First try to resolve any noise-related problems by talking to your neighbour, in a firm but friendly manner. This can save a lot of stress and expense.
It may be possible to arrange for someone to help you resolve a dispute. If your neighbour agrees, an independent third party – a mediator – can help to sort things out.
If the noisy neighbour is a tenant, you can make a complaint to the landlord. Most tenancy agreements require tenants not to do anything that would constitute a nuisance to neighbours. The landlord can use the tenancy agreement to deal with the problem if it persists, with eviction as the last resort.
- In England and Wales, Schedule 2 (Ground 2) of the Housing Act 1985 allows excessive noise nuisance to be possible grounds for eviction. Councils, housing associations and the police have powers to tackle anti-social noise from residential premises under Part 1 of the Anti-social Behaviour, Crime and Policing Act 2014.
- In Scotland, section 35 of the Housing (Scotland) Act 2001 allows a landlord to convert a secure tenancy to a short secure tenancy if the tenant has been served with an antisocial behaviour order.
If informal approaches do not work, you may have to complain to your local council. The environmental health department can investigate your complaint and put a stop to the noise if it is excessive. To help the process, keep a record or log of the problem including the times and duration of the noisy activity, and the effect it is having on you.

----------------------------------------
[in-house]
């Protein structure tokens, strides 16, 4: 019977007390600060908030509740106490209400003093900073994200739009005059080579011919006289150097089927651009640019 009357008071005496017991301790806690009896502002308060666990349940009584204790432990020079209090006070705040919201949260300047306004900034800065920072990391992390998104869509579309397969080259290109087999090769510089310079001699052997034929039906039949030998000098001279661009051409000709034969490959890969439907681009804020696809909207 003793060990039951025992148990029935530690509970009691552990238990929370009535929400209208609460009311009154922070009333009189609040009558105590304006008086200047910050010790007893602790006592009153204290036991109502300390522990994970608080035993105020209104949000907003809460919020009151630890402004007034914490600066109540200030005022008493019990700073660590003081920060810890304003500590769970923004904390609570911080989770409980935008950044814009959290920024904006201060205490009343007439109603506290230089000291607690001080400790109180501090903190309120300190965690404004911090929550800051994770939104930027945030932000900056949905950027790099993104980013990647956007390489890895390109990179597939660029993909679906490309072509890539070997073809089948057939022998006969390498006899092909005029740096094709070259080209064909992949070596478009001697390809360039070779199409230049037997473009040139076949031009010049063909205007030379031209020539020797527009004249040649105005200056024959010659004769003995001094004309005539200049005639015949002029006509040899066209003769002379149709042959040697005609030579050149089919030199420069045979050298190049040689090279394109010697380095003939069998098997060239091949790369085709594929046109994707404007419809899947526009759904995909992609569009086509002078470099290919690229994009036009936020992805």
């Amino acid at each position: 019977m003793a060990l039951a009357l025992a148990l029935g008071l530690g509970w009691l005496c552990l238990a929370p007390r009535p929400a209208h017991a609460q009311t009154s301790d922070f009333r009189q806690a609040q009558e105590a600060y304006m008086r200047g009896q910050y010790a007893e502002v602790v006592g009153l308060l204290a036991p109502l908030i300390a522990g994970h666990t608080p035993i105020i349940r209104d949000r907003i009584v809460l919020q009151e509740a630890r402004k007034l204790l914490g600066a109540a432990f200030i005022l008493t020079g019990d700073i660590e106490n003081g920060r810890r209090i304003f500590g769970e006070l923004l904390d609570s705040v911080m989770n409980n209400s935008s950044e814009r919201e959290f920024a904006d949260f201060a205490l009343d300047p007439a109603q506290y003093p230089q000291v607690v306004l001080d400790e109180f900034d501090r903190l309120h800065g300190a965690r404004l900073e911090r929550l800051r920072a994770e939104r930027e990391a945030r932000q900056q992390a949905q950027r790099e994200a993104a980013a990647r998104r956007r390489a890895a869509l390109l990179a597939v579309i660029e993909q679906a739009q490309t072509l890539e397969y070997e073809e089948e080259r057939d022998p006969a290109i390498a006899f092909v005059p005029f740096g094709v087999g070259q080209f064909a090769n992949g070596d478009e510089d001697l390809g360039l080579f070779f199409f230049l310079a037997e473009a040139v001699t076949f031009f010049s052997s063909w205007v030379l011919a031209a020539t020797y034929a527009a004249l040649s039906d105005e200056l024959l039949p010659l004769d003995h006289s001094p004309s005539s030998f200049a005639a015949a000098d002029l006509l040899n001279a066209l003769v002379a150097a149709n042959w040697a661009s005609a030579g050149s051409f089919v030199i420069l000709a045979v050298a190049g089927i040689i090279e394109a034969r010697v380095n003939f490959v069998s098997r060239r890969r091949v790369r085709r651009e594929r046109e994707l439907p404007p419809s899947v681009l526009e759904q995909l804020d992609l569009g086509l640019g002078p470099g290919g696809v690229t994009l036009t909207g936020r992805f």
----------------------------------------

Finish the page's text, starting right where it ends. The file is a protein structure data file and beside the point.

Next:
Local councils have powers to deal with noise from loud music, DIY activities, barking dogs or other excessive animal noise, car and burglar alarms, deliberate banging or raised voices (where unreasonable). See What Type of Noise? for more details. They do not have powers to deal with noise arising from any reasonable activity, or noise from passers by, for example in the street or (except in Scotland) through a shared hallway.
Reacting to a complaint about noise
If a neighbour complains to you about noise, try to keep things calm. Listen to what they have to say. Remember that something that may seem harmless and trivial to you might be unpleasant for others.
Try to reach agreement and compromise, if possible. Consider taking steps to restrict the activities that are causing the noise. You could try talking to your local authority to ask how they see things.